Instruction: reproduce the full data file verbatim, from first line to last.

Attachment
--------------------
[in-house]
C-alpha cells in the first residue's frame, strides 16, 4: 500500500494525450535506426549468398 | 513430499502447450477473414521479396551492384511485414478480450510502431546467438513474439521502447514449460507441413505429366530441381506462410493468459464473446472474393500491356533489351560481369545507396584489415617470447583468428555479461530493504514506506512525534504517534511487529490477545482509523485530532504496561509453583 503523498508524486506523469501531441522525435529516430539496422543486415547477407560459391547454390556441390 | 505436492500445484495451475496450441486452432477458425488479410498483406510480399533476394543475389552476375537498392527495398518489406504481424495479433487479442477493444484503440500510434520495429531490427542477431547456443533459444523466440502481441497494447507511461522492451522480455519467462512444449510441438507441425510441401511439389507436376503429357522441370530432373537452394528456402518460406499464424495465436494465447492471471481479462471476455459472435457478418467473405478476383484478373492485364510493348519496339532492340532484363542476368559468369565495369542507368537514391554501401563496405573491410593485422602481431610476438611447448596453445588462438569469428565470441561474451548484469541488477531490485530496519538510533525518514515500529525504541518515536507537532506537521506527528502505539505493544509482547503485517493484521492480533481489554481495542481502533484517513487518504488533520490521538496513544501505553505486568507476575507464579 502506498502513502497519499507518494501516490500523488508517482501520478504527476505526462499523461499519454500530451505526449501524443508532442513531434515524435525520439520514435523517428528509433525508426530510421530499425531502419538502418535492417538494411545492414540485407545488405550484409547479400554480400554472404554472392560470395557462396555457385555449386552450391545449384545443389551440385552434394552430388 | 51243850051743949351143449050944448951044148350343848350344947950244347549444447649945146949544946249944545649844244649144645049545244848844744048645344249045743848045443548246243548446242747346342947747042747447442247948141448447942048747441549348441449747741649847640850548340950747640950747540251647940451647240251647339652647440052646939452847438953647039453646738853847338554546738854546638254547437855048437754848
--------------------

[in-house]
C-alpha cells in the first residue's frame, strides 16, 4: 500500500494525450535506426549468398 | 513430499502447450477473414521479396551492384511485414478480450510502431546467438513474439521502447514449460507441413505429366530441381506462410493468459464473446472474393500491356533489351560481369545507396584489415617470447583468428555479461530493504514506506512525534504517534511487529490477545482509523485530532504496561509453583 503523498508524486506523469501531441522525435529516430539496422543486415547477407560459391547454390556441390 | 505436492500445484495451475496450441486452432477458425488479410498483406510480399533476394543475389552476375537498392527495398518489406504481424495479433487479442477493444484503440500510434520495429531490427542477431547456443533459444523466440502481441497494447507511461522492451522480455519467462512444449510441438507441425510441401511439389507436376503429357522441370530432373537452394528456402518460406499464424495465436494465447492471471481479462471476455459472435457478418467473405478476383484478373492485364510493348519496339532492340532484363542476368559468369565495369542507368537514391554501401563496405573491410593485422602481431610476438611447448596453445588462438569469428565470441561474451548484469541488477531490485530496519538510533525518514515500529525504541518515536507537532506537521506527528502505539505493544509482547503485517493484521492480533481489554481495542481502533484517513487518504488533520490521538496513544501505553505486568507476575507464579 502506498502513502497519499507518494501516490500523488508517482501520478504527476505526462499523461499519454500530451505526449501524443508532442513531434515524435525520439520514435523517428528509433525508426530510421530499425531502419538502418535492417538494411545492414540485407545488405550484409547479400554480400554472404554472392560470395557462396555457385555449386552450391545449384545443389551440385552434394552430388 | 51243850051743949351143449050944448951044148350343848350344947950244347549444447649945146949544946249944545649844244649144645049545244848844744048645344249045743848045443548246243548446242747346342947747042747447442247948141448447942048747441549348441449747741649847640850548340950747640950747540251647940451647240251647339652647440052646939452847438953647039453646738853847338554546738854546638254547437855048437754848